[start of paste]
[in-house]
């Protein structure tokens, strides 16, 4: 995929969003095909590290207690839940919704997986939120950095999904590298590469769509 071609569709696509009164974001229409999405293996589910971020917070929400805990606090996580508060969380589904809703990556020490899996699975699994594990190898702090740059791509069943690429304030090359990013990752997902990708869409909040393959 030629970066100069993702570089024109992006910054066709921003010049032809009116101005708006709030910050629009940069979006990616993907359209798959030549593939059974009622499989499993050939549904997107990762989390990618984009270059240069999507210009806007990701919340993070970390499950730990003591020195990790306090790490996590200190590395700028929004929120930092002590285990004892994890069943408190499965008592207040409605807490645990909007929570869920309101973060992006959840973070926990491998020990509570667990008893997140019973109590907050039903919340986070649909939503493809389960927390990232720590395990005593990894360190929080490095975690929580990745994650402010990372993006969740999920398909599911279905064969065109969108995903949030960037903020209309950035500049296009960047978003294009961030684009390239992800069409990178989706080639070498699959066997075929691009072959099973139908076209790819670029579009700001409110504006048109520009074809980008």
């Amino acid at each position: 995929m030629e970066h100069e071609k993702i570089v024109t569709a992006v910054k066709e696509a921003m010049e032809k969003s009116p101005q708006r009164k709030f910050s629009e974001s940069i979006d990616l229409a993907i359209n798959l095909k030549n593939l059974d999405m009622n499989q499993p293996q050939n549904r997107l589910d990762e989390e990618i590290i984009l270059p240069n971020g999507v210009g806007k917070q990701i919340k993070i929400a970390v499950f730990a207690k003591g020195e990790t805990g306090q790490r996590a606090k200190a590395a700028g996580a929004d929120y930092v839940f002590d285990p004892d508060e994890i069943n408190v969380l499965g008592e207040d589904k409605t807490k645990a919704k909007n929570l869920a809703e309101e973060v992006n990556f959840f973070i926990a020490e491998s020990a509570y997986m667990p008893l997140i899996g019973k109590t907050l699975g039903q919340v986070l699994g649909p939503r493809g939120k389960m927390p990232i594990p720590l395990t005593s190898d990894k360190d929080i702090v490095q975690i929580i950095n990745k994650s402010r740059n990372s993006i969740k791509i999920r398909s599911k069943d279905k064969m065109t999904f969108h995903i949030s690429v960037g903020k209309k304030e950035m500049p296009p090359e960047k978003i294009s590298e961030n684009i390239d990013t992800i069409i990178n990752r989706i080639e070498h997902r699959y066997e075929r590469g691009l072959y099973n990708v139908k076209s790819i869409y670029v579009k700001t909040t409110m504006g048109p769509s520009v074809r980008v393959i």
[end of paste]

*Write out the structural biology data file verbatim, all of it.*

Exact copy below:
[in-house]
């Protein structure tokens, strides 16, 4: 995929969003095909590290207690839940919704997986939120950095999904590298590469769509 071609569709696509009164974001229409999405293996589910971020917070929400805990606090996580508060969380589904809703990556020490899996699975699994594990190898702090740059791509069943690429304030090359990013990752997902990708869409909040393959 030629970066100069993702570089024109992006910054066709921003010049032809009116101005708006709030910050629009940069979006990616993907359209798959030549593939059974009622499989499993050939549904997107990762989390990618984009270059240069999507210009806007990701919340993070970390499950730990003591020195990790306090790490996590200190590395700028929004929120930092002590285990004892994890069943408190499965008592207040409605807490645990909007929570869920309101973060992006959840973070926990491998020990509570667990008893997140019973109590907050039903919340986070649909939503493809389960927390990232720590395990005593990894360190929080490095975690929580990745994650402010990372993006969740999920398909599911279905064969065109969108995903949030960037903020209309950035500049296009960047978003294009961030684009390239992800069409990178989706080639070498699959066997075929691009072959099973139908076209790819670029579009700001409110504006048109520009074809980008």
């Amino acid at each position: 995929m030629e970066h100069e071609k993702i570089v024109t569709a992006v910054k066709e696509a921003m010049e032809k969003s009116p101005q708006r009164k709030f910050s629009e974001s940069i979006d990616l229409a993907i359209n798959l095909k030549n593939l059974d999405m009622n499989q499993p293996q050939n549904r997107l589910d990762e989390e990618i590290i984009l270059p240069n971020g999507v210009g806007k917070q990701i919340k993070i929400a970390v499950f730990a207690k003591g020195e990790t805990g306090q790490r996590a606090k200190a590395a700028g996580a929004d929120y930092v839940f002590d285990p004892d508060e994890i069943n408190v969380l499965g008592e207040d589904k409605t807490k645990a919704k909007n929570l869920a809703e309101e973060v992006n990556f959840f973070i926990a020490e491998s020990a509570y997986m667990p008893l997140i899996g019973k109590t907050l699975g039903q919340v986070l699994g649909p939503r493809g939120k389960m927390p990232i594990p720590l395990t005593s190898d990894k360190d929080i702090v490095q975690i929580i950095n990745k994650s402010r740059n990372s993006i969740k791509i999920r398909s599911k069943d279905k064969m065109t999904f969108h995903i949030s690429v960037g903020k209309k304030e950035m500049p296009p090359e960047k978003i294009s590298e961030n684009i390239d990013t992800i069409i990178n990752r989706i080639e070498h997902r699959y066997e075929r590469g691009l072959y099973n990708v139908k076209s790819i869409y670029v579009k700001t909040t409110m504006g048109p769509s520009v074809r980008v393959i």